Updated: 12:43 a.m.
Republican Mark Amodei ran away with a victory Tuesday night in the special election for Nevada’s 2nd district.
Amodei, a former state legislator and ex-state GOP chairman, took 57 percent of the vote to Democratic state Treasurer Kate Marshall’s 37 percent with 71 percent of precincts reporting.
Amodei keeps the seat in GOP hands following the Senate appointment of Republican Dean Heller in May. The rural district, which includes all of Nevada outside metro Las Vegas, has never elected a Democrat to the House since it was created in 1981.
That fact, along with President Barack Obama’s 33 percent approval rating and the Marshall campaign’s inability to find a message that moved voters in her direction, led to this race becoming even less competitive than the other Tuesday special election in New York’s heavily Democratic 9th district.
Nevada added a fourth district through reapportionment, so this district will change when Amodei seeks a full term in November 2012. It’s the most likely of the four districts to be a safe Republican seat, but nothing is certain with the state’s redistricting process now in the courts.
Democratic strategists had been expecting an Amodei victory for months, and hard evidence began flowing in over the past two weeks as Republicans accounted for nearly 20 percent more of the early vote than Democrats. Private and public polling also showed Amodei with a comfortable lead.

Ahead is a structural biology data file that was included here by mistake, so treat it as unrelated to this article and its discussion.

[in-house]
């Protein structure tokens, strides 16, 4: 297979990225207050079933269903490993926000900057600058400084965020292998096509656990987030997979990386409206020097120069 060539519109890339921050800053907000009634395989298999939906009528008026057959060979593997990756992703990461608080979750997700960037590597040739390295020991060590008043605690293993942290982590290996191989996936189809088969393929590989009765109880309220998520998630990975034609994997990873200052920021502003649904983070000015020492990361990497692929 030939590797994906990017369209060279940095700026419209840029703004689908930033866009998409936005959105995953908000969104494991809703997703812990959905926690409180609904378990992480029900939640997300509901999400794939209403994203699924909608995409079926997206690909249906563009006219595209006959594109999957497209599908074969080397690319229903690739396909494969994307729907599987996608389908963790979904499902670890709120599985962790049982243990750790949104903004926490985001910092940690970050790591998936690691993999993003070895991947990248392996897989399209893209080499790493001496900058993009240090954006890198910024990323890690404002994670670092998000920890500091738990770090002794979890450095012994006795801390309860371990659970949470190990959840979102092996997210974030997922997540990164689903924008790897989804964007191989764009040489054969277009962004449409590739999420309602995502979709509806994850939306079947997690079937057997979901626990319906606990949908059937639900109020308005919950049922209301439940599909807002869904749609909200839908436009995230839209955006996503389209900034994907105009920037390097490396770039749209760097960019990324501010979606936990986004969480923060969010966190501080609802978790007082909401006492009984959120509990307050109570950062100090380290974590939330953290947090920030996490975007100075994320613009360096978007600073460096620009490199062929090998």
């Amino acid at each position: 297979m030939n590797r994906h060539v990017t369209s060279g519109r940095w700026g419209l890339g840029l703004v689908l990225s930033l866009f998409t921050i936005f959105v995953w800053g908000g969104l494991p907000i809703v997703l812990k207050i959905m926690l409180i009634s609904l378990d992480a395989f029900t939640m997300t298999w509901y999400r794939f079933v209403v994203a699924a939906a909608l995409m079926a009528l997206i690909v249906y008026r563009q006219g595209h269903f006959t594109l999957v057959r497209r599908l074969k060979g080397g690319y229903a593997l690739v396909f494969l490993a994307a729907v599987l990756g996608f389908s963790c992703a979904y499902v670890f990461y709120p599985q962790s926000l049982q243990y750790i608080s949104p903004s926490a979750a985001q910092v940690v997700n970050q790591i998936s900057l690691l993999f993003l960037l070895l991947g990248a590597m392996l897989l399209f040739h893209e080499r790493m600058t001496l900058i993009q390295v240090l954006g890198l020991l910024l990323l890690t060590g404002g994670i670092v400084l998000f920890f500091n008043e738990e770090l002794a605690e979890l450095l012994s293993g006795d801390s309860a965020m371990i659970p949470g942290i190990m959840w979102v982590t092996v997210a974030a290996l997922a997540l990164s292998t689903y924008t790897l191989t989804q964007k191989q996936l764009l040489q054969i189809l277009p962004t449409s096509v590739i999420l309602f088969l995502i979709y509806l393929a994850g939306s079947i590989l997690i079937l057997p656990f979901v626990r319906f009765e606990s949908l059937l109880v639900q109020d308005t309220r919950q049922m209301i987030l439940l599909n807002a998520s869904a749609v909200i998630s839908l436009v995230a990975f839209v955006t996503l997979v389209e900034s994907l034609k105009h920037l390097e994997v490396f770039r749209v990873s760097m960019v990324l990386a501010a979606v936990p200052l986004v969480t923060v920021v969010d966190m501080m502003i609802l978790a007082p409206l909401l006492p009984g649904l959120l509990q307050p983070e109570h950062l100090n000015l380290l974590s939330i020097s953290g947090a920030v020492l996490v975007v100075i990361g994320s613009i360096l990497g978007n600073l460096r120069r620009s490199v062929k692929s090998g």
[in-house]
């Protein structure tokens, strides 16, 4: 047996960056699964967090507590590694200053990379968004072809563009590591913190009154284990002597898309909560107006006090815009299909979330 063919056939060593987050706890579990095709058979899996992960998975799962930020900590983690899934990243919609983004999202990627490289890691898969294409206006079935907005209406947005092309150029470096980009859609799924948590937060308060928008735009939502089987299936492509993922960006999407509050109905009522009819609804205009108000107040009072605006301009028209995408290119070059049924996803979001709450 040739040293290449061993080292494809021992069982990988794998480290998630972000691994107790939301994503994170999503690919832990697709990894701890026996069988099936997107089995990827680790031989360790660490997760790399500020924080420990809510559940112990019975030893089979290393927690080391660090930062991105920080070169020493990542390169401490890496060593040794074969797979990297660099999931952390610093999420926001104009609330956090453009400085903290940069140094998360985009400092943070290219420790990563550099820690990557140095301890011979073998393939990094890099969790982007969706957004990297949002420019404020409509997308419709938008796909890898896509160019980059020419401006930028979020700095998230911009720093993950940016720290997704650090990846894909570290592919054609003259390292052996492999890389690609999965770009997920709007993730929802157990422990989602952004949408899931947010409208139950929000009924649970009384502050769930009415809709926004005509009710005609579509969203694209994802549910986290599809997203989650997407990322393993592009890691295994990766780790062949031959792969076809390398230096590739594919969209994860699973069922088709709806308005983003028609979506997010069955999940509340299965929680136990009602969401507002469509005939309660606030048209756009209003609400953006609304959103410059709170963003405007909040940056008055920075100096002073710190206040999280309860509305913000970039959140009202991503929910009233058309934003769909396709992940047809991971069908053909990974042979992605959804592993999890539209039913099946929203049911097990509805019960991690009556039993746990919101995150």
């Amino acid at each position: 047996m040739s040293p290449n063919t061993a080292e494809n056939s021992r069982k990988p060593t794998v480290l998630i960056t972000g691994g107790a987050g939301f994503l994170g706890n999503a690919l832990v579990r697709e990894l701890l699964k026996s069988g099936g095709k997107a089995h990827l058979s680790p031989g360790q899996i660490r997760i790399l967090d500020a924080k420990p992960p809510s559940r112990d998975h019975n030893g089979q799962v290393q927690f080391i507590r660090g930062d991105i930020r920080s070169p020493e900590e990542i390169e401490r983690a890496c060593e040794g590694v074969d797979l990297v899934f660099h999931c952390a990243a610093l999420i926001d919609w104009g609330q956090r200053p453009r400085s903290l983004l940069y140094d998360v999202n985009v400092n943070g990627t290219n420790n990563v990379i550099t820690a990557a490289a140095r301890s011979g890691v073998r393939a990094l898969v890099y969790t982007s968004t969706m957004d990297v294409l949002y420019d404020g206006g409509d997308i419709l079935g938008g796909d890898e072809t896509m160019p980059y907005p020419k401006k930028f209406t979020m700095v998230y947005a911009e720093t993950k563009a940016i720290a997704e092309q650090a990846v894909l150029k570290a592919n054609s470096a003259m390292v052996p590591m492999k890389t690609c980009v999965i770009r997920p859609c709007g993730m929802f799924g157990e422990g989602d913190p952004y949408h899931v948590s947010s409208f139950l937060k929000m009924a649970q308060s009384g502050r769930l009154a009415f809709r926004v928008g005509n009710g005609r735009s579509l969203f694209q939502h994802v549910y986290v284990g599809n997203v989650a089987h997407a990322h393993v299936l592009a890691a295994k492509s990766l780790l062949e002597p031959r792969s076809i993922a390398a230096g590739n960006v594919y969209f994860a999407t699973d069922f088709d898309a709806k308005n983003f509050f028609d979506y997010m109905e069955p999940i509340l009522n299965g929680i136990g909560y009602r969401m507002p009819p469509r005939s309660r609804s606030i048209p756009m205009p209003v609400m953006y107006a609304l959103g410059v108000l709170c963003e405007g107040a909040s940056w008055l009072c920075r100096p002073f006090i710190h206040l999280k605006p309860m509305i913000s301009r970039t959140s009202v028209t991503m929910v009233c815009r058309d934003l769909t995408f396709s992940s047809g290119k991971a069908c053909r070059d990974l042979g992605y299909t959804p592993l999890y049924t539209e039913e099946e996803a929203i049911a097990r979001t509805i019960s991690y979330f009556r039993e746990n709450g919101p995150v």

Republicans credited the National Republican Congressional Committee’s decision to spend big and early on the race with keeping outside Democratic groups from committing resources on such a tough district. Senate Majority Leader Harry Reid’s (D) Nevada turnout machine also saw the race as a lost cause and opted against assisting Marshall.
This was Nevada’s first special House election. Its vague election law on the special election process led to lawsuits from both parties, and the state Supreme Court ultimately sided with the GOP. Its decision to allow the major state parties to each nominate one candidate — rather than having a “ballot royal,” as Democratic Secretary of State Ross Miller called for — meant Democrats would not be fortunate enough to have Marshall running against a slate of ambitious Republicans who would split the vote.
In a district with a 31,000-voter registration advantage for Republicans, from then on the race was Amodei’s to lose.